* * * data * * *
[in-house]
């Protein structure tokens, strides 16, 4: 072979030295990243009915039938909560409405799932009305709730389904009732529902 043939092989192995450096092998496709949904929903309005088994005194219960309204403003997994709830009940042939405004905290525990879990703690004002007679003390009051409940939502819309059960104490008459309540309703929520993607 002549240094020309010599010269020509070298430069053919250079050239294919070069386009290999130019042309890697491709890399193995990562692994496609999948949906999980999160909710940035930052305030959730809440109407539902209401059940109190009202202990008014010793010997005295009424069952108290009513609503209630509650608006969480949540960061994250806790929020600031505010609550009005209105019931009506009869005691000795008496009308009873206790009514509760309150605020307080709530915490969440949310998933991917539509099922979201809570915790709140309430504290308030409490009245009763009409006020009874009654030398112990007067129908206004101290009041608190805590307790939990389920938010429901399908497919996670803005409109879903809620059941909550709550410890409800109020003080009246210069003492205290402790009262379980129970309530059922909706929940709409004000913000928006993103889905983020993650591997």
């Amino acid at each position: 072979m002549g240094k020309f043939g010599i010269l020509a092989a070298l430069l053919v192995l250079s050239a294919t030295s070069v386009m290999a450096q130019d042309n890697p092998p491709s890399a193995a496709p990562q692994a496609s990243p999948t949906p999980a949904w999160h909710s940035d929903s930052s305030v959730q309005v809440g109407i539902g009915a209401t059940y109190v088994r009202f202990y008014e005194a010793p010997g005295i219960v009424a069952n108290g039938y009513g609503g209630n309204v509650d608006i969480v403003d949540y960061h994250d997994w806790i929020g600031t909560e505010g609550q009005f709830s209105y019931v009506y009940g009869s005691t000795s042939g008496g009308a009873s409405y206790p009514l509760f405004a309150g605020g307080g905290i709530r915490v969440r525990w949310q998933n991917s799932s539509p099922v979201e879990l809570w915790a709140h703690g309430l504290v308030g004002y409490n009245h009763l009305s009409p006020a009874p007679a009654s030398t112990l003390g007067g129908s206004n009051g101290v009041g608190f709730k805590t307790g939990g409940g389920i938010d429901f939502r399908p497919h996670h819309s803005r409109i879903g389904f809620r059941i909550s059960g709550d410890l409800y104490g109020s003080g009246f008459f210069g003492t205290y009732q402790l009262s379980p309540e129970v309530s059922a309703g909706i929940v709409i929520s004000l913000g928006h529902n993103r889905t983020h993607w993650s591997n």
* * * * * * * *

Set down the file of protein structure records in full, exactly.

[in-house]
């Protein structure tokens, strides 16, 4: 072979030295990243009915039938909560409405799932009305709730389904009732529902 043939092989192995450096092998496709949904929903309005088994005194219960309204403003997994709830009940042939405004905290525990879990703690004002007679003390009051409940939502819309059960104490008459309540309703929520993607 002549240094020309010599010269020509070298430069053919250079050239294919070069386009290999130019042309890697491709890399193995990562692994496609999948949906999980999160909710940035930052305030959730809440109407539902209401059940109190009202202990008014010793010997005295009424069952108290009513609503209630509650608006969480949540960061994250806790929020600031505010609550009005209105019931009506009869005691000795008496009308009873206790009514509760309150605020307080709530915490969440949310998933991917539509099922979201809570915790709140309430504290308030409490009245009763009409006020009874009654030398112990007067129908206004101290009041608190805590307790939990389920938010429901399908497919996670803005409109879903809620059941909550709550410890409800109020003080009246210069003492205290402790009262379980129970309530059922909706929940709409004000913000928006993103889905983020993650591997």
């Amino acid at each position: 072979m002549g240094k020309f043939g010599i010269l020509a092989a070298l430069l053919v192995l250079s050239a294919t030295s070069v386009m290999a450096q130019d042309n890697p092998p491709s890399a193995a496709p990562q692994a496609s990243p999948t949906p999980a949904w999160h909710s940035d929903s930052s305030v959730q309005v809440g109407i539902g009915a209401t059940y109190v088994r009202f202990y008014e005194a010793p010997g005295i219960v009424a069952n108290g039938y009513g609503g209630n309204v509650d608006i969480v403003d949540y960061h994250d997994w806790i929020g600031t909560e505010g609550q009005f709830s209105y019931v009506y009940g009869s005691t000795s042939g008496g009308a009873s409405y206790p009514l509760f405004a309150g605020g307080g905290i709530r915490v969440r525990w949310q998933n991917s799932s539509p099922v979201e879990l809570w915790a709140h703690g309430l504290v308030g004002y409490n009245h009763l009305s009409p006020a009874p007679a009654s030398t112990l003390g007067g129908s206004n009051g101290v009041g608190f709730k805590t307790g939990g409940g389920i938010d429901f939502r399908p497919h996670h819309s803005r409109i879903g389904f809620r059941i909550s059960g709550d410890l409800y104490g109020s003080g009246f008459f210069g003492t205290y009732q402790l009262s379980p309540e129970v309530s059922a309703g909706i929940v709409i929520s004000l913000g928006h529902n993103r889905t983020h993607w993650s591997n």